9. The Roller-Coaster Outcomes: The Big Dips
Business school rankings are notoriously volatile. Even though there often are few year-over-year changes at most MBA programs, a school’s rank can experience dramatic swings. Usually, those changes say less about the quality of a program and more about the flaws and limitations of a ranking. They typically occur because the underlying index scores used to determine a school’s rank are clustered so closely together as to be statistically meaningless. So small and often subtle changes, even something as simple as the size of the responding sample, can have bigger impacts than warranted. High annual volatility should breed little confidence in a ranking because those ups and downs fail to reflect any real change in a school’s MBA program.
And when the methodology is revamped, as it was this year, the volatility can be massive. Some 33 of the 84 schools, or nearly 40%, that appear on both this year’s and last year’s lists experienced double-digit gains or falls. That compares to a mere six schools with double-digit changes last year and just 18 in 2016. Leading the parade of 16 double-digit plungers this year? SUNY-Buffalo which lost 32 places and Texas A&M which plummeted 27 spots. The biggest decline to hit a Top Ten MBA program occurred at Dartmouth’s Tuck School which fell a dozen places to rank 19th, from the lofty spot of seventh last year.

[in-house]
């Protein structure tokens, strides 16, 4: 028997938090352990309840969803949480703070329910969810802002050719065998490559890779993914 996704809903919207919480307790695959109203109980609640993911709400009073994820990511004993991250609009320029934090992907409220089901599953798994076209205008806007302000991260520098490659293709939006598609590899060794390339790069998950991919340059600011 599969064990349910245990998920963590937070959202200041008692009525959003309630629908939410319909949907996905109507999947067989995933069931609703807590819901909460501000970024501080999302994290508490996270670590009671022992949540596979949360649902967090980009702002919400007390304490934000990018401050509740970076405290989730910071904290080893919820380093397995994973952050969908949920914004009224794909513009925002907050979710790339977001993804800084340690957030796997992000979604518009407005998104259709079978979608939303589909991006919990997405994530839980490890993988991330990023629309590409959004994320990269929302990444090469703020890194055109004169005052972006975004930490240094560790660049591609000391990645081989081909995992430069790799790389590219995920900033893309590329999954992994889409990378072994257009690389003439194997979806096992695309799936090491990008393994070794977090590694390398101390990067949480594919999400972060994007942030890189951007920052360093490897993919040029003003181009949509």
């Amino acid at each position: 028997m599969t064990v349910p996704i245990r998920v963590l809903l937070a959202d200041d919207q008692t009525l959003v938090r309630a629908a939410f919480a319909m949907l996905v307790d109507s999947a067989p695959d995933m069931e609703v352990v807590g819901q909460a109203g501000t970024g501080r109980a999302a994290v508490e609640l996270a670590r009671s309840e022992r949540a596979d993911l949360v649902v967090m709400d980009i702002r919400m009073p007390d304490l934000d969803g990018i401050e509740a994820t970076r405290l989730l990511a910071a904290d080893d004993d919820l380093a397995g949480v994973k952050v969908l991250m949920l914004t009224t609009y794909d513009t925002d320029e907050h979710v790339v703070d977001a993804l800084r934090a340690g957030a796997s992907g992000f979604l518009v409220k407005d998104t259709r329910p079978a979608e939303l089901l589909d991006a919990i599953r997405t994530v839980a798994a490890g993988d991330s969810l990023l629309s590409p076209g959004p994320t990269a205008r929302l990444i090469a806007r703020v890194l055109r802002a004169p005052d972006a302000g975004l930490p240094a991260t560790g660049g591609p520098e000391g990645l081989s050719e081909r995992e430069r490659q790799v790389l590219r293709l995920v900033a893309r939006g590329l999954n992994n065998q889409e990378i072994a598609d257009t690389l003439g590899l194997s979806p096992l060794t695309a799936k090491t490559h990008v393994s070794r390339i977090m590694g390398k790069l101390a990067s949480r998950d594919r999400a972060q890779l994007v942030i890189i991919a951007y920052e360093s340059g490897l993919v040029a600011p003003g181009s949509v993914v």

10. The Roller-Coaster Outcomes: The Big Climbs
In highly volatile rankings, schools not only go down. They go up. This year, 17 of the schools that had been on last year’s list experienced double-digit gains in their rankings. While they are no doubt celebrating the big ranking improvements, they need to be reminded that what artificially goes up in a big way will ultimately come down for no reason.
The biggest climber this year–Howard University’s School of Business–rose 30 places to rank 33rd, up from 66th in 2017.